Film-wise you can see evil. You see Paul Wong and think, “Oh, this is the truest form of evil a person is capable of." But the very reason for this movie is about the American Dream, coming here and having everything you want at the grasp of your hands, in the land of opportunities. And the end of the day, that's what this film is heading towards, but sometimes it gets pretty tragic, and the things that need to be done get pretty vicious.
Are you usually offered a variety of roles that aren’t confined to any stereotypes?
Yeah, and I think it’s a growing process. Obviously, Glee was a big part of my career. I tried to take that character outside the element of what was being cast, that "Asian dancer." It just happened to be that I’m Asian and that I was also a dancer. I did an online series that was called Caper and it was very well-written and I was basically playing a superboy, a superhero that had no racial lines.
I am very proud of my heritage, and I want to be able play that as well, but I think it’s all about finding that perfect balance and telling a specific story, like in Revenge of the Green Dragons. It’s important to follow what was true to that time period and to the character. It was about what it meant to be an immigrant to come into America at that time. Also what was crazy about the story is the kind of free-for-all that was happening in Chinatown, where all the gangs were basically killing each other and no one was caring as far as police goes. It's really interesting to finally see that time period in New York.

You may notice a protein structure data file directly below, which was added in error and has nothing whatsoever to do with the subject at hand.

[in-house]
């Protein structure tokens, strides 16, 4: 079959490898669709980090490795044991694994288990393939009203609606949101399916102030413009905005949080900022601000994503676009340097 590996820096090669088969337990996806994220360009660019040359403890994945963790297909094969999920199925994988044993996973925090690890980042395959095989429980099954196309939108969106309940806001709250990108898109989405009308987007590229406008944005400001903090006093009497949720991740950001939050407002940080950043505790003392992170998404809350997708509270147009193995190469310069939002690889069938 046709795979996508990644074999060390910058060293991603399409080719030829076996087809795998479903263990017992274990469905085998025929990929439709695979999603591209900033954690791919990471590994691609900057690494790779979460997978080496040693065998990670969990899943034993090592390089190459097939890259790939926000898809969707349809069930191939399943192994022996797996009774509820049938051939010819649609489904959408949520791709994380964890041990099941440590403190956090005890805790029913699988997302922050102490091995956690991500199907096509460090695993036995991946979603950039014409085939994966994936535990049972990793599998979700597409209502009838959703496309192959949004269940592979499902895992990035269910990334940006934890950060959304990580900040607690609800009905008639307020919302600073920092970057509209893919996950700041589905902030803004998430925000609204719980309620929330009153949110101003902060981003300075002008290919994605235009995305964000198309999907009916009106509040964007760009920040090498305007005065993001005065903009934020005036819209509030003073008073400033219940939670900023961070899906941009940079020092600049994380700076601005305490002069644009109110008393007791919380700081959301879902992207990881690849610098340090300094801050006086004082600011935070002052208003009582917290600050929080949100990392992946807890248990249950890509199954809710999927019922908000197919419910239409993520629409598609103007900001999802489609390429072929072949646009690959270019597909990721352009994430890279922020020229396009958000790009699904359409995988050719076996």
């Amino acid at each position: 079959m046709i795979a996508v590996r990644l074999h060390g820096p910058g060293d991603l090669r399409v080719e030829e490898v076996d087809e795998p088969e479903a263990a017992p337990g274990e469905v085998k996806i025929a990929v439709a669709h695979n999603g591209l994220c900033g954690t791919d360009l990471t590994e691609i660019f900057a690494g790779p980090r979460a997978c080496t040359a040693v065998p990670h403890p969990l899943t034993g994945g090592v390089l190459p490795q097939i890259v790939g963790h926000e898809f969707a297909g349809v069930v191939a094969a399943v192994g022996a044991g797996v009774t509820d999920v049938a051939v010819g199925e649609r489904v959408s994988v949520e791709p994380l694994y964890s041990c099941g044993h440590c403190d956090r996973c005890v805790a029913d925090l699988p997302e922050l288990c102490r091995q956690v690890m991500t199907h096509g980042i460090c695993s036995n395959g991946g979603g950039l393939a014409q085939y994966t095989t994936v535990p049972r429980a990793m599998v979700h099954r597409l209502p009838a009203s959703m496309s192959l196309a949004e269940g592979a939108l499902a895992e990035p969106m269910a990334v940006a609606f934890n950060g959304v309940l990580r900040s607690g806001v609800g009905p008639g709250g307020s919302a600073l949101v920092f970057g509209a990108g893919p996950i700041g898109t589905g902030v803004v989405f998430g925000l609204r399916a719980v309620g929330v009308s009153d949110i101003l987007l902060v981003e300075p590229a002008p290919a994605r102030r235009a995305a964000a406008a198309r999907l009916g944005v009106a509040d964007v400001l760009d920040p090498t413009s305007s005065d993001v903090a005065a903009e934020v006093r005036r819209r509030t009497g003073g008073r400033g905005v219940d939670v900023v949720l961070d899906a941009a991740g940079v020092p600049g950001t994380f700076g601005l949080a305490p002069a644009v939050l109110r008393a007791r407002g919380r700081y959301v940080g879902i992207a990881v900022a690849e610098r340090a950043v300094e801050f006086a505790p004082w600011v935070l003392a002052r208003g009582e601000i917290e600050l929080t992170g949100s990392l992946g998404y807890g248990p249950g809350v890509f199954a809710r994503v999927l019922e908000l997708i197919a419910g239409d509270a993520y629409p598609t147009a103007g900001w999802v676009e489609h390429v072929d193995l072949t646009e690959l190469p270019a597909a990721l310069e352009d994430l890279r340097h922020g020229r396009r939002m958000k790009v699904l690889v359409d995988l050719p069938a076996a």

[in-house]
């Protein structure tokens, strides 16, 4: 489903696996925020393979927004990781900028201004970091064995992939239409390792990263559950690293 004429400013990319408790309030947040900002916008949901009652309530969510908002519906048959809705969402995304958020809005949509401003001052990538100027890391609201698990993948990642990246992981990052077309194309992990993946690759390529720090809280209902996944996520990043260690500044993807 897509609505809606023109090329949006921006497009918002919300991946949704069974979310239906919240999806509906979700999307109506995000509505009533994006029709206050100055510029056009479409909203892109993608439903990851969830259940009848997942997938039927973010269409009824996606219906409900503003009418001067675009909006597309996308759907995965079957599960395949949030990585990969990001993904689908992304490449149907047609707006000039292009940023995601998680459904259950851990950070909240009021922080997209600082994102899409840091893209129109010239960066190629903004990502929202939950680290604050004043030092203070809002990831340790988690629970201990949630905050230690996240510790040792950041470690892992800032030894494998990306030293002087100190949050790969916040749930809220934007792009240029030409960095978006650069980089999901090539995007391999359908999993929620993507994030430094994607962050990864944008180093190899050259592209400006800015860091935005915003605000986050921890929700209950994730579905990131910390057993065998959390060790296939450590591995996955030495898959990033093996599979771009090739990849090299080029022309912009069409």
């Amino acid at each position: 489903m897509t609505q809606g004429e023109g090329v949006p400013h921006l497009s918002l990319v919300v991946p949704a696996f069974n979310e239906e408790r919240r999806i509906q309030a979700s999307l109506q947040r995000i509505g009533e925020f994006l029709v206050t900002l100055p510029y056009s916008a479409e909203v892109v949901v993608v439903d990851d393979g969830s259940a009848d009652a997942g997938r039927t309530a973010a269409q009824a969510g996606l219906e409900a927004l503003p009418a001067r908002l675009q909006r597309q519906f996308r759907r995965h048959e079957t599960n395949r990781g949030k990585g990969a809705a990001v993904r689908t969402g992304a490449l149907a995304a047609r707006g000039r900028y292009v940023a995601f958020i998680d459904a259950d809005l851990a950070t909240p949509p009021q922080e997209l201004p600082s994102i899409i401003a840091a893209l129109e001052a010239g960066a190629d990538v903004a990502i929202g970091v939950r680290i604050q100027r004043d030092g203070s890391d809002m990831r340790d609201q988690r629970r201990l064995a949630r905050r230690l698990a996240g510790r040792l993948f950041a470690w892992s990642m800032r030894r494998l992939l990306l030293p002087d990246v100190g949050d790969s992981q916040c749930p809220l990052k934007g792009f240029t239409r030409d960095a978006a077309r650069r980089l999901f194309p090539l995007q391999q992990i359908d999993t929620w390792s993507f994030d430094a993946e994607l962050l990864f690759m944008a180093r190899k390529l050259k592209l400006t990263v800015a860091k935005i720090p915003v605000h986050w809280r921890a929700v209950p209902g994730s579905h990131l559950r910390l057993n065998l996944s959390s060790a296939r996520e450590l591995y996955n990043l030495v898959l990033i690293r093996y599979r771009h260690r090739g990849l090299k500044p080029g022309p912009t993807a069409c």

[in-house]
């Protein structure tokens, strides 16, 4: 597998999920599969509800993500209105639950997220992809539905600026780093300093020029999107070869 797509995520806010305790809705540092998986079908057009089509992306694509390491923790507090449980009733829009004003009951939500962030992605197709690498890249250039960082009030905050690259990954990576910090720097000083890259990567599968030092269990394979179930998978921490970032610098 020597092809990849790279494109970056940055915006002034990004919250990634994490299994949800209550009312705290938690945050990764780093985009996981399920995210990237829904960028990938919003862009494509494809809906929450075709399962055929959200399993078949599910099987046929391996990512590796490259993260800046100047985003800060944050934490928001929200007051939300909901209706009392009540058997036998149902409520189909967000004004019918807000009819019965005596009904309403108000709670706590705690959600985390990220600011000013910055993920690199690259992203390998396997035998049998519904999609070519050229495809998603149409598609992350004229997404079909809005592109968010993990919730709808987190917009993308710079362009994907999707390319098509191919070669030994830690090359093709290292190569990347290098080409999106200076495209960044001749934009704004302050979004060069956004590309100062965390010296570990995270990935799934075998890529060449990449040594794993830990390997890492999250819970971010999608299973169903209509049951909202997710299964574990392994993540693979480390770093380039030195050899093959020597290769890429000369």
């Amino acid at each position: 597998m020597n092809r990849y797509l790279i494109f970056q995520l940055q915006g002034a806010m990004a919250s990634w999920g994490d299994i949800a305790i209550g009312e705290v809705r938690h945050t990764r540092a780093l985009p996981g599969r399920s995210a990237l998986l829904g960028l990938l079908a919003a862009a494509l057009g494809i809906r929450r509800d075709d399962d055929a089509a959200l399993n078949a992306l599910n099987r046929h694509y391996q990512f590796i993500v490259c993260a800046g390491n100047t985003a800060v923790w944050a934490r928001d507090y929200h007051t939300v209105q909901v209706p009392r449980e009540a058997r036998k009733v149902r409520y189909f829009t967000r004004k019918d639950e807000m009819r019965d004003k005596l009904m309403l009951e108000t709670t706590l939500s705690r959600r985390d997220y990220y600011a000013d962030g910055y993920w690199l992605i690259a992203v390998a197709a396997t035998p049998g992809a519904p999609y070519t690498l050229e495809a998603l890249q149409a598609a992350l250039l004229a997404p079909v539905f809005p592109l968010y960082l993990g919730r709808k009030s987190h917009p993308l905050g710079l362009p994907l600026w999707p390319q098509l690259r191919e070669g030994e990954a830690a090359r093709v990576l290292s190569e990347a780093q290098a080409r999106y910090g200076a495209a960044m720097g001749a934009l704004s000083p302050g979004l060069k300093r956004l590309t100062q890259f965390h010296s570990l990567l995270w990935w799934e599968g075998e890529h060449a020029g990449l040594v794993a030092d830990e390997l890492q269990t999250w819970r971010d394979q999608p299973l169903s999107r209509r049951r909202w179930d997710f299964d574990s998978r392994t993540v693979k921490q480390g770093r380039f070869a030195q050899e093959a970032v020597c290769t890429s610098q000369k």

You had a peppy, conservative childhood, but were you aware of a lot of the Bay Area gangs?
Well, yeah, my mom made it very clear that if I joined a gang then I would definitely be getting the beatdown. But I had the experience of getting bullied, and in this film that’s pretty much what happens. How do these kids join gangs? First of all, they’re pretty much not accepted, and the only place they can go is a gang and sometimes they get bullied into that. I was very lucky to not be around that, and I was more passing by to avoid the neighborhoods, because with these gangs it’s almost ruthless. People talk about turf, and you can just be walking down their area and get shot down for no apparent reason. Gangs were on a whole other level.
What do you have coming out next?
I am in New Zealand shooting Crouching Tiger, Hidden Dragon: The Green Destiny [ed. note: now called Crouching Tiger, Hidden Dragon: The Green Legend] which is the sequel to the first one. It's really groundbreaking because they’re releasing it on IMAX and on Netflix and Prime, which is pretty awesome because it gives the viewers the choice on how they want to watch the film. I’m getting my martial arts on, but putting my own spin onto it, but it’s really incredible to be working with some of the greats.
I also have this other show called Fake Off, which I’m a judge on. It’s on truTV. It's a performance show and 10 teams are given the chance to be creative in many different ways like body masking, shadow puppeteering, dancing to acrobats. It’s awesome because I get to use my dancing side and share some of my expertise and experience to help these teams hopefully win the competition.
Tara Aquino is the Complex Pop Culture editor. She tweets here.